Surviving on Small Game

Surviving on Small Game

Food is an essential part of survival. Without it, we wouldn’t have the energy to do anything, and we would wither away. However, when you’re in the wilderness, there isn’t exactly a grocery store around.

Of course, hunting is always an option. But sometimes hunting big game can take a long time, time you may not have. Foraging is always a good option, but you can quickly run out of food if you rely solely on what you can scrounge up. On the other hand, small game is much easier to find, catch, clean, and cook.

How to Catch Small Game

If you have a firearm, hunting is an easy task. A .22LR rifle is ideal for shooting small game like rabbits and squirrels. However, you may not have a gun and may need to catch your game another way. Enter into the world of snares and traps.

Setting the Trap

You can often observe wild animals running around your location. The areas where you see small game the most frequently are your best spots to place snares. Sometimes, it’s better to put your trap near a body of water where animals are likely to go for a drink.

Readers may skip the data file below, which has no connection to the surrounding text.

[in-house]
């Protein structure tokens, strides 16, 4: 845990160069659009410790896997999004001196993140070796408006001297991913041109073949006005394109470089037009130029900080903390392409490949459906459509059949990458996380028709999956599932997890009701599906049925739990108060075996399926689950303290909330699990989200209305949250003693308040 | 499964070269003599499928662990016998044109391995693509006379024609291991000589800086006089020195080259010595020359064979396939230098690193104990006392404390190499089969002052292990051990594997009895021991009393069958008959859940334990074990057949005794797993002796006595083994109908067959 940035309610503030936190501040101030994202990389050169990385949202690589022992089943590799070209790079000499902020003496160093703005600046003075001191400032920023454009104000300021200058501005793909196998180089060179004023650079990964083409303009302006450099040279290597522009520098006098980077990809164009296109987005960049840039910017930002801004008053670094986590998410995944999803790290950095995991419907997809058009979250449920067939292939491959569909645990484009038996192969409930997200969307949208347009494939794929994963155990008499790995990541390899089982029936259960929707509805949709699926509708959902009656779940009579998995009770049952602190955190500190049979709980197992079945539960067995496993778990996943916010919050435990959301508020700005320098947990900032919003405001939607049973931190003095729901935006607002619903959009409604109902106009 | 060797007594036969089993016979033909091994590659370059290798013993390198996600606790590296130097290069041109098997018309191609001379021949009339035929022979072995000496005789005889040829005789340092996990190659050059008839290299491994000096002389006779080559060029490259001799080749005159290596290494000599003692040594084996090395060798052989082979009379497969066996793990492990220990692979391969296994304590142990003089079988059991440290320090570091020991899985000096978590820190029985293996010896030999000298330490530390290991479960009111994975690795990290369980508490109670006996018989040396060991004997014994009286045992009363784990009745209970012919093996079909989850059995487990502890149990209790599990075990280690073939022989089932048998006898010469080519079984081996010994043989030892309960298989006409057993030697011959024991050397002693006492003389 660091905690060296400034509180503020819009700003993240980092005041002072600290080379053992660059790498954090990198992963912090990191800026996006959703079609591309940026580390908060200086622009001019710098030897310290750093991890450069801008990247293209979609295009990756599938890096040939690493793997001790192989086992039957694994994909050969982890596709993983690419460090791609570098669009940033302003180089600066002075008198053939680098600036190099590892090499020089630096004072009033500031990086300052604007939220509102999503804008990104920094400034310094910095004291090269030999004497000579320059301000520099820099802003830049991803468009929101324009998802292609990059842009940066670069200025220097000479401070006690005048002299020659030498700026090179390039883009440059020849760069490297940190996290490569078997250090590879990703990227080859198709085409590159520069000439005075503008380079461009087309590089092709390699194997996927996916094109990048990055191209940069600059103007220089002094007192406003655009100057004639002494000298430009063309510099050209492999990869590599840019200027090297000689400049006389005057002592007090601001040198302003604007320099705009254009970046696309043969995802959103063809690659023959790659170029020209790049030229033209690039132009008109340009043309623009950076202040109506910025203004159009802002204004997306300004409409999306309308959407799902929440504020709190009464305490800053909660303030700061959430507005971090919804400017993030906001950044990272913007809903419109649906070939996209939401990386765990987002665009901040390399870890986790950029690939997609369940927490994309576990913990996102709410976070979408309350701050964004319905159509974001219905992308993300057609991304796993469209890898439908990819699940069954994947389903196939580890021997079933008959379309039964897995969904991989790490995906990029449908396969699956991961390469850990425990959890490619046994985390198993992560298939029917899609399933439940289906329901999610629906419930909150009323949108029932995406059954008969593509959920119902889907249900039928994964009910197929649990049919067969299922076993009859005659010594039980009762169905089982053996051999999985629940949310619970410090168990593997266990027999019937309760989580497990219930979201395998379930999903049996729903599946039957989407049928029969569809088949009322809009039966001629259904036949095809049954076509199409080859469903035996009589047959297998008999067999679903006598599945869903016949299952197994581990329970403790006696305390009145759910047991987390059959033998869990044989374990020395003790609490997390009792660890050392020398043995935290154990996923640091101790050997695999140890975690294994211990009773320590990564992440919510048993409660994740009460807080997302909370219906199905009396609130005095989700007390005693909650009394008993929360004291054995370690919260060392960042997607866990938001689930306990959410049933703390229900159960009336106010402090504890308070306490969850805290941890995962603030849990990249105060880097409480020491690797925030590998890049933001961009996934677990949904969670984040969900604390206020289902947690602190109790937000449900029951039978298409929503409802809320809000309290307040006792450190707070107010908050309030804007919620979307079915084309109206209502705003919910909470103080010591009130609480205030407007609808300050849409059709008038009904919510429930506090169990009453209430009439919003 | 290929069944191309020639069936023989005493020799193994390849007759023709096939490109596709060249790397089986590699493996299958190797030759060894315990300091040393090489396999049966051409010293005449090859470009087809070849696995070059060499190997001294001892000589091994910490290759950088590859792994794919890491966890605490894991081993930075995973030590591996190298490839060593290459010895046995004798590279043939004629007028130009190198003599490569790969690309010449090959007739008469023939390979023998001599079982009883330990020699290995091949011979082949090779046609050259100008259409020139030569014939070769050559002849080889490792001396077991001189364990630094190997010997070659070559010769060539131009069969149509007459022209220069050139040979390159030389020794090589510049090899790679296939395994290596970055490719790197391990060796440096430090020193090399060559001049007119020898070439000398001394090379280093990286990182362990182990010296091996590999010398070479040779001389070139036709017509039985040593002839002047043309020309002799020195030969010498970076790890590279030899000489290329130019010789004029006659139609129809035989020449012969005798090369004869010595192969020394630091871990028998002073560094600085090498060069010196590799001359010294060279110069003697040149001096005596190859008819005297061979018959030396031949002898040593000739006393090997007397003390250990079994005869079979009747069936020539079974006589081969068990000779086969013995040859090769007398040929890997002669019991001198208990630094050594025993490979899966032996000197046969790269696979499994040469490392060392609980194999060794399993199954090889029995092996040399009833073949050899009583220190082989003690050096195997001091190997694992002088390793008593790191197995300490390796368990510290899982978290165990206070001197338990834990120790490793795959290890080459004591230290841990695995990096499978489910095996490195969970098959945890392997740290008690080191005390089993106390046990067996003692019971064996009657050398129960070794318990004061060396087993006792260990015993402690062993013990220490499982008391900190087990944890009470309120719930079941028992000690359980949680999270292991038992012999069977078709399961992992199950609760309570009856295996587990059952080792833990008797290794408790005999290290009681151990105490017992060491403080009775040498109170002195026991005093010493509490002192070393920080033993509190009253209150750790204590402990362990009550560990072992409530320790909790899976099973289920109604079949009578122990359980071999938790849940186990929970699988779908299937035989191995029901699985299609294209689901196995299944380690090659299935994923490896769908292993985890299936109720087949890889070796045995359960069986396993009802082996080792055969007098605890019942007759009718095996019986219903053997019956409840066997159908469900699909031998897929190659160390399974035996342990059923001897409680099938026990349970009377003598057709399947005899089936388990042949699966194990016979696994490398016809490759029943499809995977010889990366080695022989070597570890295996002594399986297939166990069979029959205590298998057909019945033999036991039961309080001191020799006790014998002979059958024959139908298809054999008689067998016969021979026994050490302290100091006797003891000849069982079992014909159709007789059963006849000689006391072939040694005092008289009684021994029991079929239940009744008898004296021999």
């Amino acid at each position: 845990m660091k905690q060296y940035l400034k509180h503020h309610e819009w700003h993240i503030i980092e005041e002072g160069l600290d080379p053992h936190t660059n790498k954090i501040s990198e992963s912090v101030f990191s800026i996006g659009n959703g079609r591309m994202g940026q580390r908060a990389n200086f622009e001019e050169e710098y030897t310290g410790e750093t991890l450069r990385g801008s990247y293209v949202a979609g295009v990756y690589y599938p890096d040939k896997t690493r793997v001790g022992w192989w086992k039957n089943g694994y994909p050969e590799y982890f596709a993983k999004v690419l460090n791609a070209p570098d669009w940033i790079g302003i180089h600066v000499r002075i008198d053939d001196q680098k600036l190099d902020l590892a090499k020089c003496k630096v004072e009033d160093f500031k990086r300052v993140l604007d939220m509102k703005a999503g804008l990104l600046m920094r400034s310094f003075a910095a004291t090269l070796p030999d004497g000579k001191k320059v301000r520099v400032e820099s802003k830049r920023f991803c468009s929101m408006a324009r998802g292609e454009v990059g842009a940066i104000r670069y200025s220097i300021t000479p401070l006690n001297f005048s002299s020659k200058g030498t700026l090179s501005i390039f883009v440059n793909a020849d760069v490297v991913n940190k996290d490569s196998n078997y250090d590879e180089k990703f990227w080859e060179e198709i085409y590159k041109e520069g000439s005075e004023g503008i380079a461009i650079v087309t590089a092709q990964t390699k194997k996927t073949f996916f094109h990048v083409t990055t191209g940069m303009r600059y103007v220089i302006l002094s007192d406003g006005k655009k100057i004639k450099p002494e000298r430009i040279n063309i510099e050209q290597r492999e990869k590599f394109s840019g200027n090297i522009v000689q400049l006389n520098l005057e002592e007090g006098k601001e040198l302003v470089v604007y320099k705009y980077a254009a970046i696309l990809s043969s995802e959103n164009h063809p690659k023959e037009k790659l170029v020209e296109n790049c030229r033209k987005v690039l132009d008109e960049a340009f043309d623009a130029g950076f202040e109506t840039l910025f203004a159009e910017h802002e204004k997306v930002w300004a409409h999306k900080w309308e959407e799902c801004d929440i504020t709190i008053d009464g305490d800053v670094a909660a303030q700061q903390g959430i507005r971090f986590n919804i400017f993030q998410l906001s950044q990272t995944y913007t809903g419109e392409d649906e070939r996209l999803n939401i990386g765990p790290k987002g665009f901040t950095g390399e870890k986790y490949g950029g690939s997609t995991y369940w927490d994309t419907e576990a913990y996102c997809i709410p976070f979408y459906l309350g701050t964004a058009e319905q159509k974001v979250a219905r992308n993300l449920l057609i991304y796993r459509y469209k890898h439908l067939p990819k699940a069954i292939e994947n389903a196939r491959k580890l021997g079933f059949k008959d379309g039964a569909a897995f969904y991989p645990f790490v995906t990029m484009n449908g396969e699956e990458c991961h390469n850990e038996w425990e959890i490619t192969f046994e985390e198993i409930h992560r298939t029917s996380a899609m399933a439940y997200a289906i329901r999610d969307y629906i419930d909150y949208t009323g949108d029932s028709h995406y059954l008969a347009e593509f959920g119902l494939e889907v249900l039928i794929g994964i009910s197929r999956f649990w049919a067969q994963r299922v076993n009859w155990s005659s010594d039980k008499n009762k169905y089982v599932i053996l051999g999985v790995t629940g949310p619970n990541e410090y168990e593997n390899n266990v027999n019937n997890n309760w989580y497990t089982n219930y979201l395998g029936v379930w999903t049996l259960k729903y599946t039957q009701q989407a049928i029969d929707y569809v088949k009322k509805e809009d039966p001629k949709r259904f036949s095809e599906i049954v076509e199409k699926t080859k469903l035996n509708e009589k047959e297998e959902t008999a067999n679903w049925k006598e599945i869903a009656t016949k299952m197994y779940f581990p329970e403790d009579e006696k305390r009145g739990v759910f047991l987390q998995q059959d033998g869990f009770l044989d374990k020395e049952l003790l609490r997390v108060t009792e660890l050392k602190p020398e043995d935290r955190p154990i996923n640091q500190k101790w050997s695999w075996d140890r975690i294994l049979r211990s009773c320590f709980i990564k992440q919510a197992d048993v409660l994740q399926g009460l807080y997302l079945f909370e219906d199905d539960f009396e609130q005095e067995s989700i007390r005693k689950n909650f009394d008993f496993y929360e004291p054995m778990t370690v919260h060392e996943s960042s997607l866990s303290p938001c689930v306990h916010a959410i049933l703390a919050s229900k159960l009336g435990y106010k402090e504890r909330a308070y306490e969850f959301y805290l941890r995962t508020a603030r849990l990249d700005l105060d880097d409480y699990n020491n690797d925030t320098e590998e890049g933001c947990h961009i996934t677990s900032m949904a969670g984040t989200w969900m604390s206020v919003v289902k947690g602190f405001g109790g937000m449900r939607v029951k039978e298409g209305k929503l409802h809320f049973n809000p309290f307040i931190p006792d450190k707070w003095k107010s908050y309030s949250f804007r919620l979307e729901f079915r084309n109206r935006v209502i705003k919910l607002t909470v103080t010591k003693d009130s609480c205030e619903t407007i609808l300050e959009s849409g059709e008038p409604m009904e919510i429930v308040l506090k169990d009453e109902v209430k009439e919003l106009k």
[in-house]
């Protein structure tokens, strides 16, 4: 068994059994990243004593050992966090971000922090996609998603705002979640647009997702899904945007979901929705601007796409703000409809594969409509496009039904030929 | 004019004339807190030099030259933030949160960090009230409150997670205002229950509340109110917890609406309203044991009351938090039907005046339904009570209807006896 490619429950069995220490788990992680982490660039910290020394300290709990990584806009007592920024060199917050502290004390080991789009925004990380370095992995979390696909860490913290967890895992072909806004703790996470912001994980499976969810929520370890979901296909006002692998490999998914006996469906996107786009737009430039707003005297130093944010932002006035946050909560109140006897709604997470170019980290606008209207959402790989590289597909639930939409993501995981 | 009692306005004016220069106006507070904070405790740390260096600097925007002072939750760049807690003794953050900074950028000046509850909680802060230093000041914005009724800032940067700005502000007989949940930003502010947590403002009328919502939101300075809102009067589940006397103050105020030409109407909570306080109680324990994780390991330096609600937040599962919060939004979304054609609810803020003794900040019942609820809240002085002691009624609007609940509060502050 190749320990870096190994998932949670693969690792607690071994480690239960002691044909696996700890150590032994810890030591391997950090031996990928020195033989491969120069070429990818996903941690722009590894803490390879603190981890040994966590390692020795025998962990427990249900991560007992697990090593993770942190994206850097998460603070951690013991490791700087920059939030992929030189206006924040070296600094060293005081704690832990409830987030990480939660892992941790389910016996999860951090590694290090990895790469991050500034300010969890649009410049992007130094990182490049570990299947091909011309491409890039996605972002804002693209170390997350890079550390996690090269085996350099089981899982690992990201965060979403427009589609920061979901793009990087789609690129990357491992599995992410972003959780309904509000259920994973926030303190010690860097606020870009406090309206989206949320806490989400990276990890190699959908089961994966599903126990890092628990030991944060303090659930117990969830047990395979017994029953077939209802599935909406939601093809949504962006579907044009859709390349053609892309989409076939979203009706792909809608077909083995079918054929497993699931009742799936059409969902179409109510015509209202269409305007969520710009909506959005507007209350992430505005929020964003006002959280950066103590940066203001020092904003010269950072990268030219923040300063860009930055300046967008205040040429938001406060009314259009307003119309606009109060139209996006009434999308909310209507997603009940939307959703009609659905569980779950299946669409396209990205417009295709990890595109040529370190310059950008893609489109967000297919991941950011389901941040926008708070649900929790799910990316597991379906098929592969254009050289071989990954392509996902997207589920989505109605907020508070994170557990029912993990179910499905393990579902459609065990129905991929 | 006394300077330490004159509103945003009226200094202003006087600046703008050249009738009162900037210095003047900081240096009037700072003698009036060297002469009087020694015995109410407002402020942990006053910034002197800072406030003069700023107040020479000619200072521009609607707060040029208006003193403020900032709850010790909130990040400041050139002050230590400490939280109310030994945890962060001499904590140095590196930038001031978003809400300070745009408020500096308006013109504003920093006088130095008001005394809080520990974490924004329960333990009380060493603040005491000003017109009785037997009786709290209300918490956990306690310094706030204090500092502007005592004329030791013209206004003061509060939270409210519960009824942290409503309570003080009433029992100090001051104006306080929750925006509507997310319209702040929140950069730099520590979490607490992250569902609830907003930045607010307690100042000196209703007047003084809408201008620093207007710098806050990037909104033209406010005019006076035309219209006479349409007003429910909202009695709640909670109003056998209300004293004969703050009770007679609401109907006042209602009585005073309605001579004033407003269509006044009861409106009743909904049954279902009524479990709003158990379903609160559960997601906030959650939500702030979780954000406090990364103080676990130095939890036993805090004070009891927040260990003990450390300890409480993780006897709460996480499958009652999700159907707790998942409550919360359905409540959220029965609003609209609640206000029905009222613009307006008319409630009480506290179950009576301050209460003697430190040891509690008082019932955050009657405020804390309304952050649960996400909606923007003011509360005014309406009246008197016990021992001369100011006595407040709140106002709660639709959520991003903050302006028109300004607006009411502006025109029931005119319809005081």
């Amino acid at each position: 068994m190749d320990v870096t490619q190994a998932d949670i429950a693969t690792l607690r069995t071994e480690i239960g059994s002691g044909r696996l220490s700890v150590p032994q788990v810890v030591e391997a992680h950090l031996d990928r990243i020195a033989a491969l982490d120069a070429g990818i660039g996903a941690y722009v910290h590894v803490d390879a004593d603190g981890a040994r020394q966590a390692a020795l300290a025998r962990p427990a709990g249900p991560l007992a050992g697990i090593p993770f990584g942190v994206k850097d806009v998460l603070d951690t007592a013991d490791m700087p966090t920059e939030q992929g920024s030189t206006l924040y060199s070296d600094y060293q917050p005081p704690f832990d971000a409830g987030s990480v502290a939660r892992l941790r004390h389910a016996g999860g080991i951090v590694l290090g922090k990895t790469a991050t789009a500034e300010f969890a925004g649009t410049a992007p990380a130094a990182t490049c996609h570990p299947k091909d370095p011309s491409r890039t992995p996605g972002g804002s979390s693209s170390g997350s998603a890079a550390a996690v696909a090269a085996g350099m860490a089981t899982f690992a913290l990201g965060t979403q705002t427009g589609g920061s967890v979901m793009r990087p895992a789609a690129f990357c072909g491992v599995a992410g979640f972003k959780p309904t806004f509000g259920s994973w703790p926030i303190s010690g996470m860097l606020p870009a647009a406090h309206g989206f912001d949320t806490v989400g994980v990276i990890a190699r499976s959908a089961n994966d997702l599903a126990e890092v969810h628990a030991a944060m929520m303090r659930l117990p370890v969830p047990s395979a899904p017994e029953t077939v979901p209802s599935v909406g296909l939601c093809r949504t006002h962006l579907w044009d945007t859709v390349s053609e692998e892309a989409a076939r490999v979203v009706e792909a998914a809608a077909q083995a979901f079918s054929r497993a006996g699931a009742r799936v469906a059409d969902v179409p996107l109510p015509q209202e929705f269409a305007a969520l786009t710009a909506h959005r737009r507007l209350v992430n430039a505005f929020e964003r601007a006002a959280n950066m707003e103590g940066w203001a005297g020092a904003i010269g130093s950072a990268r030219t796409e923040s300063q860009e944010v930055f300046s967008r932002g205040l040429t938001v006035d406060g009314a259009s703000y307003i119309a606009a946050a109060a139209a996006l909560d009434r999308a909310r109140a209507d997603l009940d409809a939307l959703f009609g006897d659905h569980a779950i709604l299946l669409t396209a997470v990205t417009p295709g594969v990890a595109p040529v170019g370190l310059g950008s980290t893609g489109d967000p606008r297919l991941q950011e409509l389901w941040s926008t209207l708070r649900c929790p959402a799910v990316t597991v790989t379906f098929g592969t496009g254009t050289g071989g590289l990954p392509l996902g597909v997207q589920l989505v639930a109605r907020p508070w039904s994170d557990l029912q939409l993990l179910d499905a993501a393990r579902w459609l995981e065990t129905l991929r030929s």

The most important step in catching small game is setting the snare. After all, if you don’t have a trap set, how will you catch anything? Making the snare is actually quite simple. You just need to create a loop out of metal wire. You can do this by folding a piece of wire back onto itself. Once you have a fist-sized loop, anchor the other end of the wire to a tree or stake and wait. This method is especially useful for catching rabbits and other burrowing animals because you can set the trap outside of their hole. Then, when they come out of their burrow, they get snared.

Eating Small Game

When hunting small game, you should gut the animal as soon as possible. It only takes an hour or two for rabbits and other small animals’ abdominal muscles to go bad in warmer climates. Skinning a small animal is easier when the animal is intact. So be sure to skin the animal before you gut it. Then, you can finish dressing it. Once you’ve properly skinned, gutted, and dressed the game, it’s time to cook it. Roasting is an excellent option for small game, especially over an open fire.

Conclusion

Small game is a great way to keep your calorie intake up while living in the wilderness. Small animals are easier to hunt than larger ones like deer. Additionally, they’re easier to handle and prepare.

Let’s be honest. The less work you have to do in a survival situation, the better. Check out what you can do when cooking meat isn’t an option.

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